In a series of postings, we’re exploring how conscious change happens in communities. If you haven’t read the first posting in this series, please take a moment to do so.
At the end of the discussion phase, the guiding coalition settles on a workable solution. But what makes solution workable? And how will you know when the group finds one?
Actually, these are good questions for the guiding coalition. Ask members as they begin their work to say how they want to judge the solutions they’re about to consider. Write down the criteria they suggest, combine them into a small set of standards and hand them back to the group at your next meeting.
This may seem a little touchy-feely but it’s actually strategic. If you can get the group to set criteria early on, you’ll be able to steer it away from inadequate solutions (because they don’t meet the criteria) and free it from dead-end discussions (by reminding members of what they’re looking for). It will also help convince members when it comes time to dig deeper. If none of the alternatives they’re considering meets the criteria they’ve set, it’s time to expand the search for answers.
So, in every way, it’s better if the coalition sets its own standards. Still, you may want to think beforehand about what makes a solution . . . well, workable.Â Here are some starter ideas.
- A workable solution answers the need. It’s surprising how often groups that are deep into the details forget why they started. As a leader, you can contribute to the coalition’s work simply by asking, “Does this really solve the problem?”
- A workable solution can win the support of decision makers and the citizens—with hard work. Your “market test” discussions along the way will gauge this, but in the end it’s a judgment call: Do the members think they can gain enough support to win approval?
- A workable solution is practical and sustainable. There are a number of tests here: Is the solution financially feasible? Will it attract the human resources (volunteers, staff, etc.) it will need? Can it maintain its political and popular support in years to come? If the problem grows or shrinks, is it scalable? You don’t need to think of every detail (that will come during the planning phase), but you do need a general idea of how the solution will sustain itself in the long haul.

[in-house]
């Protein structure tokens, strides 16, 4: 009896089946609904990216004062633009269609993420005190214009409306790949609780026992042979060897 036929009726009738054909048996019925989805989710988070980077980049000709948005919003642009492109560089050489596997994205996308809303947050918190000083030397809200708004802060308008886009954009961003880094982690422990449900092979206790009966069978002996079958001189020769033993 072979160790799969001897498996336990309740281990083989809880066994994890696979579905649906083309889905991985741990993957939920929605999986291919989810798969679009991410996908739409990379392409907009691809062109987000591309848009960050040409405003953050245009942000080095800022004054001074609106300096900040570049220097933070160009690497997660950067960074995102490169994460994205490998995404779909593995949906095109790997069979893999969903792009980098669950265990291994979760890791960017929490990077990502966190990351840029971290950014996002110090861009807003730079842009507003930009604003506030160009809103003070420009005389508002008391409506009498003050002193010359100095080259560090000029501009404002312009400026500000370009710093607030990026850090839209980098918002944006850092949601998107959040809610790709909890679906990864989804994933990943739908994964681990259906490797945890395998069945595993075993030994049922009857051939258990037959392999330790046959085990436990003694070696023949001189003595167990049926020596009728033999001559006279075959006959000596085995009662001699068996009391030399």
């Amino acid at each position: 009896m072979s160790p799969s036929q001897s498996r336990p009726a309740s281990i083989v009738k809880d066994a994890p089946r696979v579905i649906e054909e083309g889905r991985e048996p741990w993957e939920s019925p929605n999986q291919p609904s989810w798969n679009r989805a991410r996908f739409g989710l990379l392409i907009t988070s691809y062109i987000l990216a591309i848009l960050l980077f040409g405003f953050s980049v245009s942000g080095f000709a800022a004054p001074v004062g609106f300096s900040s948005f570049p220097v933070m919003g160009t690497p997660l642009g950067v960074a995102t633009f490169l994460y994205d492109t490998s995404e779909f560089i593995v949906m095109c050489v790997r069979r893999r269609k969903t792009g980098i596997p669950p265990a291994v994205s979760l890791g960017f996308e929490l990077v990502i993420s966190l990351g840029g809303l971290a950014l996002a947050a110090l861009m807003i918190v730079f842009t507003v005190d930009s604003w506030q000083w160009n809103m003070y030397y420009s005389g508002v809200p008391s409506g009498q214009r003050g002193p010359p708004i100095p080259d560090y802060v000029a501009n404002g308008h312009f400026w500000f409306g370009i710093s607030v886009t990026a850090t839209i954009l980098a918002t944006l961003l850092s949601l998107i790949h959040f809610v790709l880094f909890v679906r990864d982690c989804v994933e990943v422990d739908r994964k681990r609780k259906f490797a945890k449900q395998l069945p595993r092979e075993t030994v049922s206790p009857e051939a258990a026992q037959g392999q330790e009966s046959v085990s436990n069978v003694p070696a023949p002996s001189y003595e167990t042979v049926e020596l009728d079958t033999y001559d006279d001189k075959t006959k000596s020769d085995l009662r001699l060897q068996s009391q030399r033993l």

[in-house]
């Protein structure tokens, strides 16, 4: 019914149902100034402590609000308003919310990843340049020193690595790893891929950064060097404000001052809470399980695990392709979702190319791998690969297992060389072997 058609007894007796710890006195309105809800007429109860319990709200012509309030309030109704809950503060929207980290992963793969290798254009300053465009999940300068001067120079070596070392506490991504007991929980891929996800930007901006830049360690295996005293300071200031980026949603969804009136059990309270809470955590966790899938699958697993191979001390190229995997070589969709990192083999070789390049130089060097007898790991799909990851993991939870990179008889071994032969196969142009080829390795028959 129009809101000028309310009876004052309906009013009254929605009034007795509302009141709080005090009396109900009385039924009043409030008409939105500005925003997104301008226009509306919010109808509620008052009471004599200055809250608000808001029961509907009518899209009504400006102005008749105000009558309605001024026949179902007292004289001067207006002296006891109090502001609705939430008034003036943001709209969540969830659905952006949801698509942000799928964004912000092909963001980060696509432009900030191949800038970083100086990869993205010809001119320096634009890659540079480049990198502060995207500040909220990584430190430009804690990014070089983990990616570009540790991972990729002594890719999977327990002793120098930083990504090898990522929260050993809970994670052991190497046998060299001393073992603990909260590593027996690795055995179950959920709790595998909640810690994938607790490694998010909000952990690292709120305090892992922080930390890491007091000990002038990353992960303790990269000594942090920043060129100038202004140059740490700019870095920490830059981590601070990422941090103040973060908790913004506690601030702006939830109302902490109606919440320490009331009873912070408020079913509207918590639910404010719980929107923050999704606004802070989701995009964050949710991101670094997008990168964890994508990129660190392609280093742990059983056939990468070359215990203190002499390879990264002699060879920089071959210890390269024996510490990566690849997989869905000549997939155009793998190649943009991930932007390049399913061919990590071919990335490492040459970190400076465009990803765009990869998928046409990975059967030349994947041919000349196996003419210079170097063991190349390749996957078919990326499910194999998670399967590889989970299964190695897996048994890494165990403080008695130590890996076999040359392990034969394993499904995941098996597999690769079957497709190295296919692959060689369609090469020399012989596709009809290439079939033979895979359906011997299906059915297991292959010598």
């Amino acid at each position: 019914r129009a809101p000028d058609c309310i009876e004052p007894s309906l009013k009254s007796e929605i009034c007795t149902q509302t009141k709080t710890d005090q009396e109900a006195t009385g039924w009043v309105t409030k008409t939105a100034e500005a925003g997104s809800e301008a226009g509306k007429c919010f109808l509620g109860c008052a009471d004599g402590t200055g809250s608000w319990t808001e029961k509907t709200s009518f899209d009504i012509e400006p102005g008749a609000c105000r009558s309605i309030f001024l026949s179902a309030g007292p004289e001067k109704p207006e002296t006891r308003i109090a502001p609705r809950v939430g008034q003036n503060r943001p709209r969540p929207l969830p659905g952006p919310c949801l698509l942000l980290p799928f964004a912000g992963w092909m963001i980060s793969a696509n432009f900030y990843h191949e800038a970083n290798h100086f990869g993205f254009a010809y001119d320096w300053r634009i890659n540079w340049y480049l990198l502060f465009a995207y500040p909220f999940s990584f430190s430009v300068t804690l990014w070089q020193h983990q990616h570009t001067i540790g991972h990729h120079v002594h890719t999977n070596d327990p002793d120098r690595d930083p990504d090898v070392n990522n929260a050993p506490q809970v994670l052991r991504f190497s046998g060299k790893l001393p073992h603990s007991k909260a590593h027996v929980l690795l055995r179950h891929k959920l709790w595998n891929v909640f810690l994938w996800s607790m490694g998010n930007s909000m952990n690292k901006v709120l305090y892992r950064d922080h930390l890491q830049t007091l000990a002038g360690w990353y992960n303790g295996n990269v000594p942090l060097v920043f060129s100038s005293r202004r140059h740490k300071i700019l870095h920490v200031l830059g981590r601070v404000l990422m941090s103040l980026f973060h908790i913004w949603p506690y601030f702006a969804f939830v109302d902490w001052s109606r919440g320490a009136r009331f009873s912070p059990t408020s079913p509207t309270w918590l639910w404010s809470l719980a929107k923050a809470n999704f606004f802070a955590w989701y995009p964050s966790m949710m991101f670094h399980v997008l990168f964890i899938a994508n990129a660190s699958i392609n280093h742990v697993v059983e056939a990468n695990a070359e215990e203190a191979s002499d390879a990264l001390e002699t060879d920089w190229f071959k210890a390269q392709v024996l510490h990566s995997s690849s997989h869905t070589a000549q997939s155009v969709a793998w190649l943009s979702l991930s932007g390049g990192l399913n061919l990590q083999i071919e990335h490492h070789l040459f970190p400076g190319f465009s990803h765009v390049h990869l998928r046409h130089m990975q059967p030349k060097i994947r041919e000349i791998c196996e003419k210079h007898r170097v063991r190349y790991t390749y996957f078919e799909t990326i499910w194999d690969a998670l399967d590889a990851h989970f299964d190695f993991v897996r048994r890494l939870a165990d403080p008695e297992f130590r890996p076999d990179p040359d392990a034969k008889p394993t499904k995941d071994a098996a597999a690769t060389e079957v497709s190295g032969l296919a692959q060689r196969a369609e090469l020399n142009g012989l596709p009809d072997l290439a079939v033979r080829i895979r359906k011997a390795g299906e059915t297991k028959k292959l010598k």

When you put the criteria together, as in a Venn diagram, you’ll find the solution in the area where they overlap.
But how will you know that you’ve found the right answer? This is where the market tests will pay off. By talking with people outside the coalition about where the group is headed, you’ll learn quickly if the solution can generate the support it will need. And you can ask about the other criteria as well: Does it answer the need? Is it practical and sustainable?
When talking with others, don’t be put off by resistance. Resistance indicates that someone is taking your ideas seriously. In fact, if you don’t run into any, you should treat it as a warning that your coalition isn’t offering up much change. The question, then, isn’t whether there will be obstacles—there will be—but whether you can overcome them.
If you do all of this—define the criteria early on, search for new answers if the initial ones don’t meet your standards, judge alternatives rigorously, test your tentative ideas with decision makers and citizens, and know how you’ll deal with obstacles—you can rest easy. The guiding coalition’s chances of choosing the right solution are very high.
Photo by GotCredit.com licensed under Creative Commons.